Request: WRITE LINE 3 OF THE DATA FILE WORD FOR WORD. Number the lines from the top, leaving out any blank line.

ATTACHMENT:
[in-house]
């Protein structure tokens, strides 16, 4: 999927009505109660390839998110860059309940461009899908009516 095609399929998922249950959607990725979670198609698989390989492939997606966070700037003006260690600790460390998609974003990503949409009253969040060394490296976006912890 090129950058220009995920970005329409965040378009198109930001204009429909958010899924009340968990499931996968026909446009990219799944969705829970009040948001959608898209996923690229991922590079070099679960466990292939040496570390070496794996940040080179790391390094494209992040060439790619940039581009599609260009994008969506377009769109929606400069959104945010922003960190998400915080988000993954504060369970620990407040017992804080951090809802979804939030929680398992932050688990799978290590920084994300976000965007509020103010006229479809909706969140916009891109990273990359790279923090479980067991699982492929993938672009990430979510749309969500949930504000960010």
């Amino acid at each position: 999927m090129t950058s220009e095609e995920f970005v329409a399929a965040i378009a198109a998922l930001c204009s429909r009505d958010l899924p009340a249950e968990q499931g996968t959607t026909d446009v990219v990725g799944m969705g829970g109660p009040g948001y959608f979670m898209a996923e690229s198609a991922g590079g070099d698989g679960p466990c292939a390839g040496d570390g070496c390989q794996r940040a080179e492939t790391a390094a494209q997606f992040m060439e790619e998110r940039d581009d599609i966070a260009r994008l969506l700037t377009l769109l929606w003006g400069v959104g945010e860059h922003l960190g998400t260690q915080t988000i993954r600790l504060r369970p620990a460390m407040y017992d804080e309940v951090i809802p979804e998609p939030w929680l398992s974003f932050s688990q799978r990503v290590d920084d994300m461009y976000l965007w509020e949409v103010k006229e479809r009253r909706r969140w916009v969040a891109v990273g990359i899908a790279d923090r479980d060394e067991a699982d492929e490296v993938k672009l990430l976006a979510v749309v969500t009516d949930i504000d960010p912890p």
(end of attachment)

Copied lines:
């Amino acid at each position: 999927m090129t950058s220009e095609e995920f970005v329409a399929a965040i378009a198109a998922l930001c204009s429909r009505d958010l899924p009340a249950e968990q499931g996968t959607t026909d446009v990219v990725g799944m969705g829970g109660p009040g948001y959608f979670m898209a996923e690229s198609a991922g590079g070099d698989g679960p466990c292939a390839g040496d570390g070496c390989q794996r940040a080179e492939t790391a390094a494209q997606f992040m060439e790619e998110r940039d581009d599609i966070a260009r994008l969506l700037t377009l769109l929606w003006g400069v959104g945010e860059h922003l960190g998400t260690q915080t988000i993954r600790l504060r369970p620990a460390m407040y017992d804080e309940v951090i809802p979804e998609p939030w929680l398992s974003f932050s688990q799978r990503v290590d920084d994300m461009y976000l965007w509020e949409v103010k006229e479809r009253r909706r969140w916009v969040a891109v990273g990359i899908a790279d923090r479980d060394e067991a699982d492929e490296v993938k672009l990430l976006a979510v749309v969500t009516d949930i504000d960010p912890p």